Norman Macleod, Kt., C.J.
1. The original defendants in Suit No. 693 of 1922, in the First Glass Subordinate Judge's Court at Ahmedabad, made an application to this Court that security should be taken from the plaintiffs for the due performance of any order which His Majesty in Council might make on the appeal to the Privy Council from the decision of the High Court confirming, with certain modifications, the decree of the First Class Sub-ordinate Judge in favour of the plaintiffs. The decree directed that certain money payments should be made to the plaintiffs. The defendants applied to this Court for a certificate for leave to appeal to Privy Council, and a certificate was refused. The decree was, accordingly, executed and the defendants have paid the amounts mentioned in the decree of this Court to the plaintiffs. Thereafter the defendants obtained from the Privy Council leave to appeal. They, then, applied to this Court for an order that the respondents should give security for the retarn of the amount of the decree pending the hearing of the appeal to the Privy Council, considering that they had been ordered to give security as regards the amount of the decree pending the hearing of the appeal to the High Court.
2. The application was opposed on the ground that no special cause had been shown to justify an order of this Court under Sub-rule (2) of Rule 13 of Order XLV, Civil Procedure Code. The Judges, before whom that application was heard, were of opinion that no special cause had been shown, such as was necessary, to justify an order under Sub-rule (2). The main basis on which the application was made was that inasmuch as security was furnished without demur in regard to the appeal to the High Court, the same security should also be given by the respondents, pending the appeal to the Privy Council. But that overlooked the necessity which the legislature had imposed of showing some special cause, and the mere fact that the opponents had furnished such security while the first appeal was pending was not in itself a sufficient reason for ordering that security should then be given.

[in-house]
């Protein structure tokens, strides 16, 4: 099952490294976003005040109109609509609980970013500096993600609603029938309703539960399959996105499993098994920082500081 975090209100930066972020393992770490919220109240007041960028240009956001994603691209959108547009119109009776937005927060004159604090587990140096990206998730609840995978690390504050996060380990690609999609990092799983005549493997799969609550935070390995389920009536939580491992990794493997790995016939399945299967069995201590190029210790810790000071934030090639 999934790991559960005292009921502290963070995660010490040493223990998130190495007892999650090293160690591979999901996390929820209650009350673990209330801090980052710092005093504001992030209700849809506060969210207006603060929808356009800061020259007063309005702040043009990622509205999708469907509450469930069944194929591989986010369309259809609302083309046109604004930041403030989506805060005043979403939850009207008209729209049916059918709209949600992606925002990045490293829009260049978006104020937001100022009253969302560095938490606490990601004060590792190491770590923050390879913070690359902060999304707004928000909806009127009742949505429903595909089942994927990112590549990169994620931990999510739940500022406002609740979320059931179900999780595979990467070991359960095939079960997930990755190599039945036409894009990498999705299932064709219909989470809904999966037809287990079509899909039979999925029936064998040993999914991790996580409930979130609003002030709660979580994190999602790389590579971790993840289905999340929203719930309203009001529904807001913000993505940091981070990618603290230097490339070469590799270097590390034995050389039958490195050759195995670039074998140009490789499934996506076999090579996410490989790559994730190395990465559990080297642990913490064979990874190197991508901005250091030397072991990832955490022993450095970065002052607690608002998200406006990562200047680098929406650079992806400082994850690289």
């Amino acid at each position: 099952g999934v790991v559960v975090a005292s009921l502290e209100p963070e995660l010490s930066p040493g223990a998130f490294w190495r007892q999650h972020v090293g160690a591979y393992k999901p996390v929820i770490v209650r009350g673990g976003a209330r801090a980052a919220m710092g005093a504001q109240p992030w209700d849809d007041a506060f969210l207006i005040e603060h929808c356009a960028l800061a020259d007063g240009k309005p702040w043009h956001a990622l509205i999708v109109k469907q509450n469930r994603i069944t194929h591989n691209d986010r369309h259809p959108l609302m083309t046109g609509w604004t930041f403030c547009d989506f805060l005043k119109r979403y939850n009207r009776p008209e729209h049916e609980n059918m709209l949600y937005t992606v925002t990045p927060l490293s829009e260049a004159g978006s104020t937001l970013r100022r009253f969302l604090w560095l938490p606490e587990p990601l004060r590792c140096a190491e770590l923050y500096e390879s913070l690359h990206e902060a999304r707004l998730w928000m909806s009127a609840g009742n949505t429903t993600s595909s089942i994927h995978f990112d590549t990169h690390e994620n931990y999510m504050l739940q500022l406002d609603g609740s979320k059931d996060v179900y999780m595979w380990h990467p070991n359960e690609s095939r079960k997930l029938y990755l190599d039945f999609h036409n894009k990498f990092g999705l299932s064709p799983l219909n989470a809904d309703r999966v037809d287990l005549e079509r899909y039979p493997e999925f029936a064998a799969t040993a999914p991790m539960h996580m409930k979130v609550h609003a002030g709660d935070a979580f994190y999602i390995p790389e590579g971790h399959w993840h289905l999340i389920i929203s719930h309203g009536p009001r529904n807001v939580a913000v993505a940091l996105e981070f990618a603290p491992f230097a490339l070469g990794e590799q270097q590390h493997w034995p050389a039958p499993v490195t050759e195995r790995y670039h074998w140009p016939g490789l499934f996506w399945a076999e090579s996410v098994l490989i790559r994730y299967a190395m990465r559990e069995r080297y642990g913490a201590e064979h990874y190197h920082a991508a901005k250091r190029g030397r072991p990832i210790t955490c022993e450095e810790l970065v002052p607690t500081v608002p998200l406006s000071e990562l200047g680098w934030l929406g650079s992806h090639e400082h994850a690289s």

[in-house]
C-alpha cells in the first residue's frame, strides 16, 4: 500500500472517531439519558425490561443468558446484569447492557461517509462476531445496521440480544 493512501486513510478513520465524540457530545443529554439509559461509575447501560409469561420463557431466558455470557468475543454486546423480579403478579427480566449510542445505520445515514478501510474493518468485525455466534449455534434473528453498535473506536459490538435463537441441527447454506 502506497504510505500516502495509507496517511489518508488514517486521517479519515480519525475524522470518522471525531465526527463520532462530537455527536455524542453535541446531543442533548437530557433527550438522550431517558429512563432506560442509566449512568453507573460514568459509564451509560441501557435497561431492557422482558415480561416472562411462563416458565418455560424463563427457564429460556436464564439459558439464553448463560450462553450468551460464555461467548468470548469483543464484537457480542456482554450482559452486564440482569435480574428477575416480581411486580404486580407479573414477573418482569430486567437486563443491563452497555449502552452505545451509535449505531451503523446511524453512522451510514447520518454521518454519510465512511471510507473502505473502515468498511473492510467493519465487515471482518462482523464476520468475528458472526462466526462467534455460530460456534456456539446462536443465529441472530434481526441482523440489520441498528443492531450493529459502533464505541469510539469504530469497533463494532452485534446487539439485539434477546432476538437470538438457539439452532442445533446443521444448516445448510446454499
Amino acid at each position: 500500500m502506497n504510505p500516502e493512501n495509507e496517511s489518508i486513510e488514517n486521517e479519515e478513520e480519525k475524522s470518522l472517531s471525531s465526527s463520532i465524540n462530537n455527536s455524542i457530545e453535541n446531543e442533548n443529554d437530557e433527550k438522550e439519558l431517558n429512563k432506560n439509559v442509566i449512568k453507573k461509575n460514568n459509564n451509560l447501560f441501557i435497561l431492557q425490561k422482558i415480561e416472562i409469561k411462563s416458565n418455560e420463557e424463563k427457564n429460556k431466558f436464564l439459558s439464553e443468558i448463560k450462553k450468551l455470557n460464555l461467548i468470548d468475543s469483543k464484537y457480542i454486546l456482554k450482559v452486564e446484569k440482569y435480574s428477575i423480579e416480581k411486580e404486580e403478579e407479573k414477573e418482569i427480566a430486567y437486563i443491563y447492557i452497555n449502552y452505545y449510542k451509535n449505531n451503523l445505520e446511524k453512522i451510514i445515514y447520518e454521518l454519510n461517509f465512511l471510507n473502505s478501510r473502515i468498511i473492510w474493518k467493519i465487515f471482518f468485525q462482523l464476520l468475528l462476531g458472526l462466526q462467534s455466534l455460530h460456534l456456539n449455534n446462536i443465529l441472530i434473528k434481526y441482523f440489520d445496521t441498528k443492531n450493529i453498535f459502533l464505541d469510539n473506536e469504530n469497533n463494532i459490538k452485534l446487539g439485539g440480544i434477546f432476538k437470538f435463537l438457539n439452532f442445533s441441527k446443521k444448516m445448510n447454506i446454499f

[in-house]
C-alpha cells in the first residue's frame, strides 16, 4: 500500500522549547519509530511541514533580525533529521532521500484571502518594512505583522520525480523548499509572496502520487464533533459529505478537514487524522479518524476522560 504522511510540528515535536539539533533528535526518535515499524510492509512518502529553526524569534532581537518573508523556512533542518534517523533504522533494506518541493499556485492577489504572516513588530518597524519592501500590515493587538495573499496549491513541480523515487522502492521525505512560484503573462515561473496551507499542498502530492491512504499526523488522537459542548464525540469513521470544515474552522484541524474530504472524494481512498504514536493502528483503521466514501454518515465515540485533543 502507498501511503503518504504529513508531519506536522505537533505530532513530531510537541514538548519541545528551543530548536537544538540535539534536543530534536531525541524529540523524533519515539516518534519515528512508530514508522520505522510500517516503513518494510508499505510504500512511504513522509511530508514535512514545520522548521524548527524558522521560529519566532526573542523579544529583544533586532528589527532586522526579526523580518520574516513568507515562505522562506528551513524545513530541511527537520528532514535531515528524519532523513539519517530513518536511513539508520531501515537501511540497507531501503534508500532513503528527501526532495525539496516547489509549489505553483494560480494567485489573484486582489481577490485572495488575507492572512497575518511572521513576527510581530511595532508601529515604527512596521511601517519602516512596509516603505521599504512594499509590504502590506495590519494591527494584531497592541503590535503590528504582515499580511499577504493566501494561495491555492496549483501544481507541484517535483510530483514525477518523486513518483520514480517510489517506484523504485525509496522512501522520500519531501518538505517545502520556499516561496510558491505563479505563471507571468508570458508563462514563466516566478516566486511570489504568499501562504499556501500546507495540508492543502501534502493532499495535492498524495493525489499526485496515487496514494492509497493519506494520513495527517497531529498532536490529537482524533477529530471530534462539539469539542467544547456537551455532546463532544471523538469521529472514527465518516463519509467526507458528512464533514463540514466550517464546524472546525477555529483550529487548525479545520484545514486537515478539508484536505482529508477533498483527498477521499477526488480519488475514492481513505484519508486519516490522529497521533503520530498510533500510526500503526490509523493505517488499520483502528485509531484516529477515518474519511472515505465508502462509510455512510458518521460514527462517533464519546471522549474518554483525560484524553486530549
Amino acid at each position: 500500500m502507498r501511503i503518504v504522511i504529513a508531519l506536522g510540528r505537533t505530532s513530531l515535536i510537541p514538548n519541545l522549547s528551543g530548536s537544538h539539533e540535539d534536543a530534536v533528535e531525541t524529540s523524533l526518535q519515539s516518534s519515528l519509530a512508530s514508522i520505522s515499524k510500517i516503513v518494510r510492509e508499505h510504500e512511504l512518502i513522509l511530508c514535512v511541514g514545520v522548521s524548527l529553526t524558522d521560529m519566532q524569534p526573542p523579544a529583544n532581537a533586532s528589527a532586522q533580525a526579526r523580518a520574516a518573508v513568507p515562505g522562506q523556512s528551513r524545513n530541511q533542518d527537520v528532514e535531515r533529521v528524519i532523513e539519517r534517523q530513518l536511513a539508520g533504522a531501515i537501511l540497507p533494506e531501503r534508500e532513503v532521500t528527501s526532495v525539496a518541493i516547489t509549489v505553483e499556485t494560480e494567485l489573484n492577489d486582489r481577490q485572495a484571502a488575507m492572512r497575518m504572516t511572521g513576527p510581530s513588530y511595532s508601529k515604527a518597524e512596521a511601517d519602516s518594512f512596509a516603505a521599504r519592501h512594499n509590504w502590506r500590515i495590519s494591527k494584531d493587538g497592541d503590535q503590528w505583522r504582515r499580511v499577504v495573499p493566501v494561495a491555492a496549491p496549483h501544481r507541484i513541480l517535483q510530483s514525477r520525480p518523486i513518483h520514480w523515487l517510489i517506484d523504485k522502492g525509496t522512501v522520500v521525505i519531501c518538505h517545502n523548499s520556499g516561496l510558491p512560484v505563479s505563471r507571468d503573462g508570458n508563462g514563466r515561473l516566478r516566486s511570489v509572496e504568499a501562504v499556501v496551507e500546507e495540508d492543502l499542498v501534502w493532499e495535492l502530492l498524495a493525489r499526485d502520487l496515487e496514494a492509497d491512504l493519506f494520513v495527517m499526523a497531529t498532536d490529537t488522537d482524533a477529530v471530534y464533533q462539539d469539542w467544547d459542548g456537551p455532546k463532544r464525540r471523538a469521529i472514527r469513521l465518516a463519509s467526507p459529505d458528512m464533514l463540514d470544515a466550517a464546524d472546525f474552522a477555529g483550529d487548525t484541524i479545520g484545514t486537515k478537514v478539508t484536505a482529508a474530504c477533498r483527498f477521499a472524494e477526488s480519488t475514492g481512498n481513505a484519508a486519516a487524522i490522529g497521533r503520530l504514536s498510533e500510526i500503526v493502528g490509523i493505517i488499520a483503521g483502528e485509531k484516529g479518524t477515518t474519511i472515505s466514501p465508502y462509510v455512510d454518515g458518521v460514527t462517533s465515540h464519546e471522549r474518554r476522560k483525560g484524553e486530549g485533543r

3. The applicants applied for further time for filing an affidavit showing special cause, and that was refused, An affidavit was then filed by the applicants on August 28, on which the present rule was granted, alleging that the respondents were not substantial parties and were in involved circumstances. A point was taken that, under Order XLV, Rule 13, the Court can have no jurisdiction to direct security to be given once the decree has been executed. We think, however, the decision in Mussumat Jariut-ool-Butool v. Mussumat Hoseinee Begum (1865) 10 M.I.A. 196 is decisive on that point. In that case a decree had been passed directing possession of the property to be given to the respondent, and that decree was executed without taking security from the respondent. An application was then made to the Sudder Dewanny Adawlut to take security from the party in whose favour the judgment had been made for the due performance of such order or decree as Her Majesty might think fit to make on the appeal as prescribed by Bengal Regulation XVI of 1797, Section 4. Various applications were made to the Sudder Dawanny Adawlut with a view to security being taken from the respondent, but such applications were rejected. A petition was then filed before the Privy Council, and their lordships said (pp. 201, 202) :-